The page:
A spiny, much-branched shrub, found as a garden escape and throw-out in deciduous woodland, hedges and scrub. It also occurs as a relic of cultivation. It is readily dispersed by birds. 0-380 m at Ingleborough (Mid-W. Yorks.).
R. uva-crispa has been grown in British gardens since the 13th century but was not recorded in the wild until 1763 (Cambs.). Its distribution has increased since the 1962 Atlas, probably due to continued escape of plants from gardens.
European Temperate element; widely naturalised outside its native range.
Light (Ellenberg): 5
Moisture (Ellenberg): 5
Reaction (Ellenberg): 7
Nitrogen (Ellenberg): 6
Salt Tolerance (Ellenberg): 0
January Mean Temperature (Celsius): 3.4
July Mean Temperature (Celsius): 14.8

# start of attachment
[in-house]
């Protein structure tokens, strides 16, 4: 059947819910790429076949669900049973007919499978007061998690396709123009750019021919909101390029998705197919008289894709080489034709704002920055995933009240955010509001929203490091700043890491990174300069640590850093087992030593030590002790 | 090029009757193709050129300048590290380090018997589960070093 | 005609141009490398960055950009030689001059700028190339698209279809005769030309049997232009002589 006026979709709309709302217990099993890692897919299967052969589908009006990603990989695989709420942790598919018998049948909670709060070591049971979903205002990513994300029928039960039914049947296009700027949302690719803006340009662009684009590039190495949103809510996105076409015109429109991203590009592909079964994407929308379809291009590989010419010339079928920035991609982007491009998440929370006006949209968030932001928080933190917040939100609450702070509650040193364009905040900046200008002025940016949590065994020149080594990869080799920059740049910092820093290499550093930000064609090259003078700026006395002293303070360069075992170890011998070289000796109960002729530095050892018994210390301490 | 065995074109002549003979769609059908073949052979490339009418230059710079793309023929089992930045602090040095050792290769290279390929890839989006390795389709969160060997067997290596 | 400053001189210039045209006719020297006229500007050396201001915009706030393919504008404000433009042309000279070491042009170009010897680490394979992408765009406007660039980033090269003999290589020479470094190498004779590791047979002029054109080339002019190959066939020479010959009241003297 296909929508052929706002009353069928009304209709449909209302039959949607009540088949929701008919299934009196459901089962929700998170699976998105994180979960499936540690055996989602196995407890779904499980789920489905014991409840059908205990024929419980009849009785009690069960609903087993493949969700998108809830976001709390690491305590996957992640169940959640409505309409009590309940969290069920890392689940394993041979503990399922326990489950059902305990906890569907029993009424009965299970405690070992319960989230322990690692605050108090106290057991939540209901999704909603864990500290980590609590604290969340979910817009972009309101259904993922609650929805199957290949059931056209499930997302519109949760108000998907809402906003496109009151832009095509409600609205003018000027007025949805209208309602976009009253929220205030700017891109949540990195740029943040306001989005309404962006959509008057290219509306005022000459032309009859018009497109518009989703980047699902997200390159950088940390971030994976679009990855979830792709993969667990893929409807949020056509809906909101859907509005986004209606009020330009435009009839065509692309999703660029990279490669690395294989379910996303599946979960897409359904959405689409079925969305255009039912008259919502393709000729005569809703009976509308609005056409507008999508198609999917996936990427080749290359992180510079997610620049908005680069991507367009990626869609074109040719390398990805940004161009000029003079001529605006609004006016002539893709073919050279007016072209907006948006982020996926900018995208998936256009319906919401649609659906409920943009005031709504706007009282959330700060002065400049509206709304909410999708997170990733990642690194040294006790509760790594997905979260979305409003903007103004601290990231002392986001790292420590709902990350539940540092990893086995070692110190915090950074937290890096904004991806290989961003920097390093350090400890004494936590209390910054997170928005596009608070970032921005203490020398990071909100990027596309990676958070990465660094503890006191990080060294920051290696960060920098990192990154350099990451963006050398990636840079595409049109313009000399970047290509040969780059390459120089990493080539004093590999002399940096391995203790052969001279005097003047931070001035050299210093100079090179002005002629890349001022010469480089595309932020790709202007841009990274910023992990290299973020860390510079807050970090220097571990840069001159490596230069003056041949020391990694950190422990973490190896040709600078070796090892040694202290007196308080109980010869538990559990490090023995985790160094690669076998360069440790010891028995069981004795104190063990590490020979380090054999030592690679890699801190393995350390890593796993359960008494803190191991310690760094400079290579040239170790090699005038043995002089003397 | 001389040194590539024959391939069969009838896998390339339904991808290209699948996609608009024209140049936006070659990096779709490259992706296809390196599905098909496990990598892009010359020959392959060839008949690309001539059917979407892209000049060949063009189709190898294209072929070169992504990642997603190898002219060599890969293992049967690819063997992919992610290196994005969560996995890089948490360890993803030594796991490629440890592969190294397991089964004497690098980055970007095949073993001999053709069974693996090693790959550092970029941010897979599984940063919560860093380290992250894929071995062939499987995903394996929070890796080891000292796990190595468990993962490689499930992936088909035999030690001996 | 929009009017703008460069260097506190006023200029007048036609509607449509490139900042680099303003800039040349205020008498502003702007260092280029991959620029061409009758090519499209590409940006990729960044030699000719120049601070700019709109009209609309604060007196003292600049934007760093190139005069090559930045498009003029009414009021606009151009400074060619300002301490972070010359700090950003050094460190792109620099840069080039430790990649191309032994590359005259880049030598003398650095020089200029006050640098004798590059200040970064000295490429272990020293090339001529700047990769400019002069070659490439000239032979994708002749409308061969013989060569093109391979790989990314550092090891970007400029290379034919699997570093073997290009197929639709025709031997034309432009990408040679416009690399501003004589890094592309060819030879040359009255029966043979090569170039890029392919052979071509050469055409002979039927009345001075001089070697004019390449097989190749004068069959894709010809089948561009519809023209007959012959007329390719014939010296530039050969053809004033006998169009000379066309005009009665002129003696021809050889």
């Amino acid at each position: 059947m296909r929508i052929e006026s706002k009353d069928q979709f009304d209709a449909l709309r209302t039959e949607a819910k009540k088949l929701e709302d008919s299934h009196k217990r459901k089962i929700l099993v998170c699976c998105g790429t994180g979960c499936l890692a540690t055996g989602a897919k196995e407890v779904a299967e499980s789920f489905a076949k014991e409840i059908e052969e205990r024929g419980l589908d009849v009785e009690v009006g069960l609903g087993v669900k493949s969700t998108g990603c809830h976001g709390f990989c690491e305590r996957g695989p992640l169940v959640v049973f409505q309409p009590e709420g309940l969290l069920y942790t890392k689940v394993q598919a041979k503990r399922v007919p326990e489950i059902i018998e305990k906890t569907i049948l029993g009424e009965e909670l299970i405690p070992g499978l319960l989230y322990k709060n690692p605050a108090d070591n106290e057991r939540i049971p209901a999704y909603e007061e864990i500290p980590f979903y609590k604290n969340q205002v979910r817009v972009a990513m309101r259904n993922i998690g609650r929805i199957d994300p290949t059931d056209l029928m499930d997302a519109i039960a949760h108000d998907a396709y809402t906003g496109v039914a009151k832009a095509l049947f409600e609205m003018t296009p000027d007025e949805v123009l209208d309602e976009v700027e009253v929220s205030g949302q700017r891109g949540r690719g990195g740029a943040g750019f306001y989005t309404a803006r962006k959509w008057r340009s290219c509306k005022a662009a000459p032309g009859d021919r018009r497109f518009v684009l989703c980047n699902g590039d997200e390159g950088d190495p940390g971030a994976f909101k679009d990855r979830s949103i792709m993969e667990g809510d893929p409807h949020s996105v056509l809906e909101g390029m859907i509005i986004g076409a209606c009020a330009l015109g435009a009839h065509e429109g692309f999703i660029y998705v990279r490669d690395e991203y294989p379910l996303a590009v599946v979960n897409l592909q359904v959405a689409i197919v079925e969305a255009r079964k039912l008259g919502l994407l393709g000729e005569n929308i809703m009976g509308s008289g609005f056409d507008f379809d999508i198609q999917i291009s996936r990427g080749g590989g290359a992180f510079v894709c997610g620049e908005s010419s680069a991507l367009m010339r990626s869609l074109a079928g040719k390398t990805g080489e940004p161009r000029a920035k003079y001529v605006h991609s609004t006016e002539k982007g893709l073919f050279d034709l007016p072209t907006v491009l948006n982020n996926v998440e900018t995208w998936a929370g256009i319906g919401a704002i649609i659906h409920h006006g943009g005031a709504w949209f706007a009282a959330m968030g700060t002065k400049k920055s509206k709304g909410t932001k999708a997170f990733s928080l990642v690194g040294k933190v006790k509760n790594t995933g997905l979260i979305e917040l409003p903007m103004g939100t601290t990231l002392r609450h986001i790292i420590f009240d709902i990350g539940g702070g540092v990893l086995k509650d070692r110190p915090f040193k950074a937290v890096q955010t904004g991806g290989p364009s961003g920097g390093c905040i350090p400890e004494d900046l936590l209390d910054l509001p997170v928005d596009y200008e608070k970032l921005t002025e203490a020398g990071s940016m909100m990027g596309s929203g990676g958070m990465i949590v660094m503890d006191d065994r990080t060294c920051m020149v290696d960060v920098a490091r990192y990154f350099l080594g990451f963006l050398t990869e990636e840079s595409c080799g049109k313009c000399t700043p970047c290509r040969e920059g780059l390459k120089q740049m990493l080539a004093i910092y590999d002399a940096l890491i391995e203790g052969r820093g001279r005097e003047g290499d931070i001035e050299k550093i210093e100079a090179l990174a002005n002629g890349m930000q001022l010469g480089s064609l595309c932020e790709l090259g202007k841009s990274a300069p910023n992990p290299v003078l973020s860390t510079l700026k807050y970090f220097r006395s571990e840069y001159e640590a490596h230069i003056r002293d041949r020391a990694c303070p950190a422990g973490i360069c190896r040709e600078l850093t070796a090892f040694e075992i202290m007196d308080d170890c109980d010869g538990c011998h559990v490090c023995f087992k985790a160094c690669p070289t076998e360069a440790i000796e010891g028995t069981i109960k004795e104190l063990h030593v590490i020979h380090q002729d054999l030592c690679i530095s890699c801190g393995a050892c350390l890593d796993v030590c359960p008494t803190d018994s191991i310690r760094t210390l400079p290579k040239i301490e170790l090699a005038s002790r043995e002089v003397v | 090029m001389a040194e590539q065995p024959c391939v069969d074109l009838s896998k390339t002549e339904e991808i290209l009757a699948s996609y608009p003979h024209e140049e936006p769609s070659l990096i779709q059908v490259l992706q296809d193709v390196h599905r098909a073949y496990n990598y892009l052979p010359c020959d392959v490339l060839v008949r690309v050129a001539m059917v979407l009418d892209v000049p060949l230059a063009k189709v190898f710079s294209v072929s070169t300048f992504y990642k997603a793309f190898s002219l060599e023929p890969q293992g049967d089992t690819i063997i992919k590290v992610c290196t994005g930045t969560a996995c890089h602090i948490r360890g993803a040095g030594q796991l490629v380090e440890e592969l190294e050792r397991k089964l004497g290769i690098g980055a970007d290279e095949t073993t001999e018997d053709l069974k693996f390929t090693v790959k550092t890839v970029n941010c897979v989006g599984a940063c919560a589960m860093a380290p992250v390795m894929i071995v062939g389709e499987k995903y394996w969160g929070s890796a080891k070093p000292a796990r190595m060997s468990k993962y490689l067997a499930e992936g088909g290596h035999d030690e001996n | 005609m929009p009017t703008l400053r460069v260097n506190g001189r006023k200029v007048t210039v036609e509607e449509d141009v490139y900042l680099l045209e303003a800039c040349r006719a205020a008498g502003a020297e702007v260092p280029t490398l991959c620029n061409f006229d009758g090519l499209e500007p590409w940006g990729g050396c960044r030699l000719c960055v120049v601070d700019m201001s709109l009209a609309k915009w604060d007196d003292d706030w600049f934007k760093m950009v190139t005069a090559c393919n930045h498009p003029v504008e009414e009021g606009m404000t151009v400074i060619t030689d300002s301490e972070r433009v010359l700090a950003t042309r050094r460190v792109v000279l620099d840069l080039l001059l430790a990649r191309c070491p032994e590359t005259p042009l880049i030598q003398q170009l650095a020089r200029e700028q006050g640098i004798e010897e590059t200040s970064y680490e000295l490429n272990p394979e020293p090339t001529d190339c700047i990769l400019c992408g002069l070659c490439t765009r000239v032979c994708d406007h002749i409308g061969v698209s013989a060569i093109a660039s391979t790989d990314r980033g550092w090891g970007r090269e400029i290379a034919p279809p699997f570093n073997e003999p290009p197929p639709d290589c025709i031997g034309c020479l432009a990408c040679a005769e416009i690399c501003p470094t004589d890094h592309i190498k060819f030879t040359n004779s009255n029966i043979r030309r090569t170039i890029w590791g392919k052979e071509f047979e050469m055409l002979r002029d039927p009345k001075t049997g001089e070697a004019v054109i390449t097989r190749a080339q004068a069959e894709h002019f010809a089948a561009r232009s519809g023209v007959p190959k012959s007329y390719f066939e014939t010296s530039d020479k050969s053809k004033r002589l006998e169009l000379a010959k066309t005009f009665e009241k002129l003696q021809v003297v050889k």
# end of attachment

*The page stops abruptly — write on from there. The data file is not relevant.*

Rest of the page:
Annual Precipitation (mm): 1006
Height (cm): 100
Perennation - primary
Life Form - primary
Clonality - primary
Count of 10km squares in Great Britain: 2130
Count of 10km squares in Ireland: 312
Count of 10km squares in the Channel Isles: 4
Atlas Change Index: 0.72
Weighted Changed Factor: 3
Weighted Change Factor Confidence (90%)
Atlas text references
1986. Atlas of north European vascular plants north of the Tropic of Cancer. 3 vols.
Jalas & Suominen (1999)
1996. Flora Britannica.
1985. Cultivated fruits of Britain: their origin and history.